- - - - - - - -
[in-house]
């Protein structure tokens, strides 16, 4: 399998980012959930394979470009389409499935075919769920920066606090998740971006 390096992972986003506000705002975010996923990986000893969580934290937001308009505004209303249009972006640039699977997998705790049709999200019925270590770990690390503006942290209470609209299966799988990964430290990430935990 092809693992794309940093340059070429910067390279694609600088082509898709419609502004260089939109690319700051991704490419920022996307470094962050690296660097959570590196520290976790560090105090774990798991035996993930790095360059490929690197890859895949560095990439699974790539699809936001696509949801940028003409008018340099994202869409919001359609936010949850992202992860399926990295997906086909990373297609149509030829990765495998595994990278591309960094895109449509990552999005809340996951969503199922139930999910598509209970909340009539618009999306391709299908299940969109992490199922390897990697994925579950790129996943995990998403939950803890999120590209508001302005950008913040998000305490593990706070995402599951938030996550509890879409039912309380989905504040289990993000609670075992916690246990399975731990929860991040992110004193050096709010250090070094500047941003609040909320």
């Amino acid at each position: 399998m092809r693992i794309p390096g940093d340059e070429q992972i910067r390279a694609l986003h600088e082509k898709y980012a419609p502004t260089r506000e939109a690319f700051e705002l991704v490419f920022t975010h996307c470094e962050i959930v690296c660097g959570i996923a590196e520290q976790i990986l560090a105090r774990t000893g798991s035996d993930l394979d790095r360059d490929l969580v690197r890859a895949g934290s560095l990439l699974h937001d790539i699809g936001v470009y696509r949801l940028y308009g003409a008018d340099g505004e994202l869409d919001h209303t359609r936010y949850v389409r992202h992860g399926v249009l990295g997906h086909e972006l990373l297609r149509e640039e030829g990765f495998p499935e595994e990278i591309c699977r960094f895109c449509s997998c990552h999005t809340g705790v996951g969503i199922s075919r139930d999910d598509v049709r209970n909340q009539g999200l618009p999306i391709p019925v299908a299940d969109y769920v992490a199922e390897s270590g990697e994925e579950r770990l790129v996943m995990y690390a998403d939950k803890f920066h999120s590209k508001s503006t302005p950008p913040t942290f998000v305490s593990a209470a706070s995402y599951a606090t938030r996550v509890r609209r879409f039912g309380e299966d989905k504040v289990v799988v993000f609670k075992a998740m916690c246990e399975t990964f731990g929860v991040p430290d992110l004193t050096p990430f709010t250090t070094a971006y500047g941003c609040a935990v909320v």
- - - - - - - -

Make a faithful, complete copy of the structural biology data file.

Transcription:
[in-house]
């Protein structure tokens, strides 16, 4: 399998980012959930394979470009389409499935075919769920920066606090998740971006 390096992972986003506000705002975010996923990986000893969580934290937001308009505004209303249009972006640039699977997998705790049709999200019925270590770990690390503006942290209470609209299966799988990964430290990430935990 092809693992794309940093340059070429910067390279694609600088082509898709419609502004260089939109690319700051991704490419920022996307470094962050690296660097959570590196520290976790560090105090774990798991035996993930790095360059490929690197890859895949560095990439699974790539699809936001696509949801940028003409008018340099994202869409919001359609936010949850992202992860399926990295997906086909990373297609149509030829990765495998595994990278591309960094895109449509990552999005809340996951969503199922139930999910598509209970909340009539618009999306391709299908299940969109992490199922390897990697994925579950790129996943995990998403939950803890999120590209508001302005950008913040998000305490593990706070995402599951938030996550509890879409039912309380989905504040289990993000609670075992916690246990399975731990929860991040992110004193050096709010250090070094500047941003609040909320």
């Amino acid at each position: 399998m092809r693992i794309p390096g940093d340059e070429q992972i910067r390279a694609l986003h600088e082509k898709y980012a419609p502004t260089r506000e939109a690319f700051e705002l991704v490419f920022t975010h996307c470094e962050i959930v690296c660097g959570i996923a590196e520290q976790i990986l560090a105090r774990t000893g798991s035996d993930l394979d790095r360059d490929l969580v690197r890859a895949g934290s560095l990439l699974h937001d790539i699809g936001v470009y696509r949801l940028y308009g003409a008018d340099g505004e994202l869409d919001h209303t359609r936010y949850v389409r992202h992860g399926v249009l990295g997906h086909e972006l990373l297609r149509e640039e030829g990765f495998p499935e595994e990278i591309c699977r960094f895109c449509s997998c990552h999005t809340g705790v996951g969503i199922s075919r139930d999910d598509v049709r209970n909340q009539g999200l618009p999306i391709p019925v299908a299940d969109y769920v992490a199922e390897s270590g990697e994925e579950r770990l790129v996943m995990y690390a998403d939950k803890f920066h999120s590209k508001s503006t302005p950008p913040t942290f998000v305490s593990a209470a706070s995402y599951a606090t938030r996550v509890r609209r879409f039912g309380e299966d989905k504040v289990v799988v993000f609670k075992a998740m916690c246990e399975t990964f731990g929860v991040p430290d992110l004193t050096p990430f709010t250090t070094a971006y500047g941003c609040a935990v909320v």